HUMZA Yousaf is being urged not to give a public pledge of allegiance to King Charles when he attends the coronation.

The First Minister declared himself a republican during the SNP leadership contest and said Scotland could replace the monarch with an elected head of state within five years of independence.

He is to attend the King's coronation this Saturday at Westminster Abbey in London where all those present - and watching on television around the UK - are being invited to state aloud their homage to the King.

The invitation by the Archbishop of Canterbury Justin Welby has been met with a backlash in Scotland where, according to leading pollster Sir John Curtice, support for the royal family is at an all time low.

READ MORE: Scots backlash over plan to ask Britons to swear allegiance to King

Now the pro-independence party Alba, led by former First Minister Alex Salmond, are calling on Mr Yousaf not to join a "chorus of millions" of monarchists paying homage to Charles III.

"The First Minister should not have participated in the charade with the company of archers to enable the Stone to go to London and on Saturday he should not join in with the rest of Britain’s hangers on to joyfully pledge allegiance to Charles Windsor," said Alba general secretary Chris McEleny. 


"The decision of out of touch cup-bearers at Lambeth Palace to ask people across the UK to take part in a national pledge of allegiance is quickly backfiring and is tantamount to asking the people of Scotland to join in with one big cry of Rule Britannia.

"The Royal Standard may be flying over Westminster Abbey on Saturday as people pledge allegiance to King Charles but a Lion Rampant will be roaring across Scotland telling the Westminster establishment that Scotland will rise now and be an independent nation again. 

"Humza Yousaf should refuse to pay homage to King Charles on Saturday and instead stand up for Scotland’s right to self-determination.”

🔴 Save on a full year of digital access with our lowest EVER offer.

Subscribe for a whole year to The Herald for only £24 for unlimited website access or £30 for our digital pack.

This is only available for a limited time so don't miss out.

👉 Click here to subscribe

This "homage of the people" replaces the traditional "homage of peers" where hereditary peers swear allegiance to the new monarch. 

Lambeth Palace said it was hoped the significant change to the historic service will result in a “great cry around the nation and around the world of support for the King” from those watching on television, online or gathered in the open air at big screens.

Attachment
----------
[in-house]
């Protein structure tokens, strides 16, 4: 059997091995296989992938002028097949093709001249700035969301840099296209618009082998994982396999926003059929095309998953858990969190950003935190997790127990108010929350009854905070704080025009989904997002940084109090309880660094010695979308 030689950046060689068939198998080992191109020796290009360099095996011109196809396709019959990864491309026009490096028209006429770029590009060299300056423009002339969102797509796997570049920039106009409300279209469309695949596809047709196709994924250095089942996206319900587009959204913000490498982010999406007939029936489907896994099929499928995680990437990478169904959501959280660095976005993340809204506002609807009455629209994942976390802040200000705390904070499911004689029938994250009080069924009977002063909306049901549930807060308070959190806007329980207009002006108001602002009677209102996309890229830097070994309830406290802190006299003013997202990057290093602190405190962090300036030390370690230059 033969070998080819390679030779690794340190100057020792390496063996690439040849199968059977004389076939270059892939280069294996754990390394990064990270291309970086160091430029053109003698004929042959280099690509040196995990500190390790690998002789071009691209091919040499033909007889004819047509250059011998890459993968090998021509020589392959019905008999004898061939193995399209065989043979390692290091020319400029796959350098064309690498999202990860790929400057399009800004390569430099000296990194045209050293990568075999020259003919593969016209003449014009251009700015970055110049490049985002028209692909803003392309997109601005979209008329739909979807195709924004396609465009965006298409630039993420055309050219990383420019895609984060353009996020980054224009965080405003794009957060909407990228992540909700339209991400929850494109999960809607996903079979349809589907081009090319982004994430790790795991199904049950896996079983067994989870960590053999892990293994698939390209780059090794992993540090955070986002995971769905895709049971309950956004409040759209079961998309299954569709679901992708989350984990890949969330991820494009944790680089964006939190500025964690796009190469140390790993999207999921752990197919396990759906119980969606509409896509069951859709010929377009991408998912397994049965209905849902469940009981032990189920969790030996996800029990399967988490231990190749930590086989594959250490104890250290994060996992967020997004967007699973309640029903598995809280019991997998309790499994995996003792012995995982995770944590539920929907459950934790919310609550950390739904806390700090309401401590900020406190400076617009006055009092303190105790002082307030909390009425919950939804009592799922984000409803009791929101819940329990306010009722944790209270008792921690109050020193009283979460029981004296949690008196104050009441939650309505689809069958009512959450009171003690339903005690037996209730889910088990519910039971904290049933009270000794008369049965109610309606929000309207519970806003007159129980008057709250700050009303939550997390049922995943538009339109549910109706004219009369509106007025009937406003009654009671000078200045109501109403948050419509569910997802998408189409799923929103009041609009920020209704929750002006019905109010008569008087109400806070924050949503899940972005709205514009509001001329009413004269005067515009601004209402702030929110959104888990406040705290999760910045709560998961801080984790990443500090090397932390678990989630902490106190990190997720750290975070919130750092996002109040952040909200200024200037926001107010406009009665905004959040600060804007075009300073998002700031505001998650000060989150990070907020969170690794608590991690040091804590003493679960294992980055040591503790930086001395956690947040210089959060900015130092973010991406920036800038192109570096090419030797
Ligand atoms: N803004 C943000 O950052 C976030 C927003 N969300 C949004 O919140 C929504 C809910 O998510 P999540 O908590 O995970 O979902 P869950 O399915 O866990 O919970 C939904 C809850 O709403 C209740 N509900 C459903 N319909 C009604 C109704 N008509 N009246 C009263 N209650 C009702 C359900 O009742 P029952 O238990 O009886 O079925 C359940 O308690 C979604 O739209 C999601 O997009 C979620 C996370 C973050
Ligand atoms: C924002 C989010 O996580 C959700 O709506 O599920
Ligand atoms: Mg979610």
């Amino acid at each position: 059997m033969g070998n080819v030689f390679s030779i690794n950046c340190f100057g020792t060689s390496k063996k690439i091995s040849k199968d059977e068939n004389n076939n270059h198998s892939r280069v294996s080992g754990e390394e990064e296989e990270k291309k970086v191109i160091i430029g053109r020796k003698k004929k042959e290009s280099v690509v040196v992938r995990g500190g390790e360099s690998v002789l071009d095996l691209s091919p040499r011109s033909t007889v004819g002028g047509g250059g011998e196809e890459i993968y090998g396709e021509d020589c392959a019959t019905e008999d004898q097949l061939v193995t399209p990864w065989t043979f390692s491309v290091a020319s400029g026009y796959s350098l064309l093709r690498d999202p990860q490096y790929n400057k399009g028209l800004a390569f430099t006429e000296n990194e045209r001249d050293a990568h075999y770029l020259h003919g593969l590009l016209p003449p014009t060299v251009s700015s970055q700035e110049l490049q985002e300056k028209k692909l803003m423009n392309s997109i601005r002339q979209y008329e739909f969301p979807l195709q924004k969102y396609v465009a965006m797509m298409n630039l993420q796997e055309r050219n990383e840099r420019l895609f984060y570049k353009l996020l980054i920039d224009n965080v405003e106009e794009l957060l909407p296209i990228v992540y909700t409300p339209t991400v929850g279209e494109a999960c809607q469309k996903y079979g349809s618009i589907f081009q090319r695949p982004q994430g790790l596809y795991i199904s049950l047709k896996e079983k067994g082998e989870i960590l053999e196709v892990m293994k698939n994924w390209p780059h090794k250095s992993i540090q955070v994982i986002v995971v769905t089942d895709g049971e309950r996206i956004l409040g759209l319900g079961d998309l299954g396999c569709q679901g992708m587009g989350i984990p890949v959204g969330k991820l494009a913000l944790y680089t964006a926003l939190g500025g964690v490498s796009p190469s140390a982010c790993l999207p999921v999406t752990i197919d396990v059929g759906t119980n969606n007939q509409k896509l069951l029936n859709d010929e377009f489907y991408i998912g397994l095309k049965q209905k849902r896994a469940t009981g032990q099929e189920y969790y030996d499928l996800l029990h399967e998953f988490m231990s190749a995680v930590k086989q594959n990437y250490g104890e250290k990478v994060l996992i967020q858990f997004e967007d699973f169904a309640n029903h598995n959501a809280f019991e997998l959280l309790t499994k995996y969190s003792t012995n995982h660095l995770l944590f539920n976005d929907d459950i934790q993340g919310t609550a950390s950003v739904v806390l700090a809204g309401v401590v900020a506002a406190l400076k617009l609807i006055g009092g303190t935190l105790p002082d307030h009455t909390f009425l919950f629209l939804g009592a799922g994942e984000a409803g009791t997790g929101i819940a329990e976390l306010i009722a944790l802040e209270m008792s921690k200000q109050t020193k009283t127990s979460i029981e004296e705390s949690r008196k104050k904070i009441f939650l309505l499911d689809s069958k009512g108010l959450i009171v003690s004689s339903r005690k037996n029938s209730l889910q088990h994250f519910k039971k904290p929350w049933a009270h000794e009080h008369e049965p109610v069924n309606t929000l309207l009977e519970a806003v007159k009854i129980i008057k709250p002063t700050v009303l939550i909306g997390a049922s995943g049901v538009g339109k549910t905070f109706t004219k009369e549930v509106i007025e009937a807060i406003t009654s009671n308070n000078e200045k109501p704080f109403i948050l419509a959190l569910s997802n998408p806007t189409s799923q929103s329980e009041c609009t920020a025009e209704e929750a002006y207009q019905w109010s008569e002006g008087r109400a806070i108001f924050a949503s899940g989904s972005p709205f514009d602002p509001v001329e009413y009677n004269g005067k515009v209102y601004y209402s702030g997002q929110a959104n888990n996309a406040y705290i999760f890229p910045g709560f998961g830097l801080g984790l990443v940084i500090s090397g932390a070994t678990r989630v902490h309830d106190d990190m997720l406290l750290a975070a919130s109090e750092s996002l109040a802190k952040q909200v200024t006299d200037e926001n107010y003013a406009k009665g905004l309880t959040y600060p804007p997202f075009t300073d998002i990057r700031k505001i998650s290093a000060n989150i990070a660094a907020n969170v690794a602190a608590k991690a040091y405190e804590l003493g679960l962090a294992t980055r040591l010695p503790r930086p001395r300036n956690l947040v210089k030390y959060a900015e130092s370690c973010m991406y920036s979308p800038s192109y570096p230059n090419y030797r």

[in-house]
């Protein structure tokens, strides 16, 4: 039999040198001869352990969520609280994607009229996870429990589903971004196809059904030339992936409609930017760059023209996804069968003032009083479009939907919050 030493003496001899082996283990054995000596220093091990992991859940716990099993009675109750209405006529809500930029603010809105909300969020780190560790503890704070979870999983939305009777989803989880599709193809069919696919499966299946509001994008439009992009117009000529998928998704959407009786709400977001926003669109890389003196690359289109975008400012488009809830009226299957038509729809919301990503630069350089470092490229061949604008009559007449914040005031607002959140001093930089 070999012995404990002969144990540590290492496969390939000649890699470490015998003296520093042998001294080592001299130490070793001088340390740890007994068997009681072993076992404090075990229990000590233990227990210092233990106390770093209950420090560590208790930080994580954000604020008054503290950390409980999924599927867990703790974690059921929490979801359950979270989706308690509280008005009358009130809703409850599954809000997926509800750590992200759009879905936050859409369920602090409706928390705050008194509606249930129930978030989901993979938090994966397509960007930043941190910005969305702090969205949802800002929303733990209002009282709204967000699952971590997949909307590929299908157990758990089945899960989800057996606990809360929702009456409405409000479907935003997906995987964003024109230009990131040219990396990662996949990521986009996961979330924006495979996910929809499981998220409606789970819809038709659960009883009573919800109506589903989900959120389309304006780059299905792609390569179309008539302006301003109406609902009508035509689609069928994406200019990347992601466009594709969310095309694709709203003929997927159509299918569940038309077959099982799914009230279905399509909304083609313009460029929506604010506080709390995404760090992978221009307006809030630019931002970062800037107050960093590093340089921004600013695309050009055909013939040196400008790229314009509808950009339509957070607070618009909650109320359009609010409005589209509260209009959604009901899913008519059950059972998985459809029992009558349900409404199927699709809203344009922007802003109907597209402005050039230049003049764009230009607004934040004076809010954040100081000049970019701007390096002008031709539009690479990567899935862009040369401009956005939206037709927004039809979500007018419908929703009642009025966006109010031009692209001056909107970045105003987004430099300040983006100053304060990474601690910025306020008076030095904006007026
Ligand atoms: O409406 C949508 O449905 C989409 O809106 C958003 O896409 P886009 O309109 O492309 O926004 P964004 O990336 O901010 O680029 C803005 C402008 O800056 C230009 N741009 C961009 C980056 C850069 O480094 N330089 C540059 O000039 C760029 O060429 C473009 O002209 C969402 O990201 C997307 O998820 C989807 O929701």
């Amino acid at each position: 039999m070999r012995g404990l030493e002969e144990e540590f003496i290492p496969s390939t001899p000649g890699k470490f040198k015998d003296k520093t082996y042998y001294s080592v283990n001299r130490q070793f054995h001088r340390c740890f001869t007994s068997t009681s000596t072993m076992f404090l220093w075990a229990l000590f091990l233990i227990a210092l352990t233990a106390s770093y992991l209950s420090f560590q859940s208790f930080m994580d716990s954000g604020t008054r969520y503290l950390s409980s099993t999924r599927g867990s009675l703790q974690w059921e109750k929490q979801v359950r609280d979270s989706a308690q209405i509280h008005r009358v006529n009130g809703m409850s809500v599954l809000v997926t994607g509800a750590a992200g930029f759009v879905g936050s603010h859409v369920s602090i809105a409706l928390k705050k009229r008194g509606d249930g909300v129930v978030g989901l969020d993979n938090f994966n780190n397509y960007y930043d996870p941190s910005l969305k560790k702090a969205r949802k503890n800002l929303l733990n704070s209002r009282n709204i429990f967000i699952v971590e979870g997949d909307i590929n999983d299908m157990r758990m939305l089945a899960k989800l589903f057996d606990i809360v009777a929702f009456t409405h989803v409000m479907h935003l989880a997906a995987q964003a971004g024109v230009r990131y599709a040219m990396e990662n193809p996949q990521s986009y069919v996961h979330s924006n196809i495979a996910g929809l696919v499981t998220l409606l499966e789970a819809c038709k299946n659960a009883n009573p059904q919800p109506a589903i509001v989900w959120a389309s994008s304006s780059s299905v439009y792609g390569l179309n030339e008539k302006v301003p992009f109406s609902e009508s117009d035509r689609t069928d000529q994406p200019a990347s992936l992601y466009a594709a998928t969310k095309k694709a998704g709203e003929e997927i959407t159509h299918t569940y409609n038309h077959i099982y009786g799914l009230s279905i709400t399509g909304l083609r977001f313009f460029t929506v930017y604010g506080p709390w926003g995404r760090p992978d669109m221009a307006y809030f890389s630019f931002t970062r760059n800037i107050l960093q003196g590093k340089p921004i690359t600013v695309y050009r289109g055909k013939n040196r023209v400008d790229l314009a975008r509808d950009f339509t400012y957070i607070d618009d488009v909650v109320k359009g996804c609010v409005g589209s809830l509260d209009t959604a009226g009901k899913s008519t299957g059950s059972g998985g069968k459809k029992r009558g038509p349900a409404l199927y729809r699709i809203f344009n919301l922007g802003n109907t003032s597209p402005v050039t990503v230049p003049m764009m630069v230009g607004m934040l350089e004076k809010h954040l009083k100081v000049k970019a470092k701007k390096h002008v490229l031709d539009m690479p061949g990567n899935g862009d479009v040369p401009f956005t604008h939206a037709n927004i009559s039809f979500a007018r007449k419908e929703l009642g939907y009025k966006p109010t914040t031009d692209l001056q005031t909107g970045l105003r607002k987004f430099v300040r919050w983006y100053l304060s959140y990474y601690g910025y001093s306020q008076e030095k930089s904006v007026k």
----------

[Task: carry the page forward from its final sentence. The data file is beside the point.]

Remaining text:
The liturgy – the words and actions of the coronation service – has been revealed after it was chosen in consultation with the King, the Archbishop of Canterbury and the UK Government.


The Homage of the People was introduced to allow “a chorus of millions of voices” to be “enabled for the first time in history to participate in this solemn and joyful moment,” Lambeth Palace said.

The Archbishop will call upon “all persons of goodwill in the United Kingdom of Great Britain and Northern Ireland, and of the other realms and the territories to make their homage, in heart and voice, to their undoubted King, defender of all”.

The order of service will read: “All who so desire, in the abbey, and elsewhere, say together:

“All: I swear that I will pay true allegiance to Your Majesty, and to your heirs and successors according to law. So help me God.”

It will be followed by the playing of a fanfare.

The Archbishop of Canterbury will then proclaim “God Save The King”, with all asked to respond: “God Save King Charles. Long live King Charles. May the King live for ever.”

Over the weekend Alba criticised the First Minister's decision to hand over the Stone of Destiny for the coronation.

Mr Salmond said that Mr Yousaf missed an opportunity by handing over the historic object saying that “Scotland’s national rights are currently being denied by Westminster. 

In an interview during the SNP leadership contest, Mr Yousaf' said his vision for his country would not include the monarchy - and he told The National that he believes moving towards an elected head of state should happen within five years of independence.

He said: "Let's also talk about things like monarchy. I don't know why we should be shy about that, I don't think we should be. I've been very clear, I'm a republican. That's never been anything I've hidden.

"But let's absolutely within the first five years consider whether or not we should move away from having a monarchy into an elected head of state." 
The Scottish Government has been approached for comment.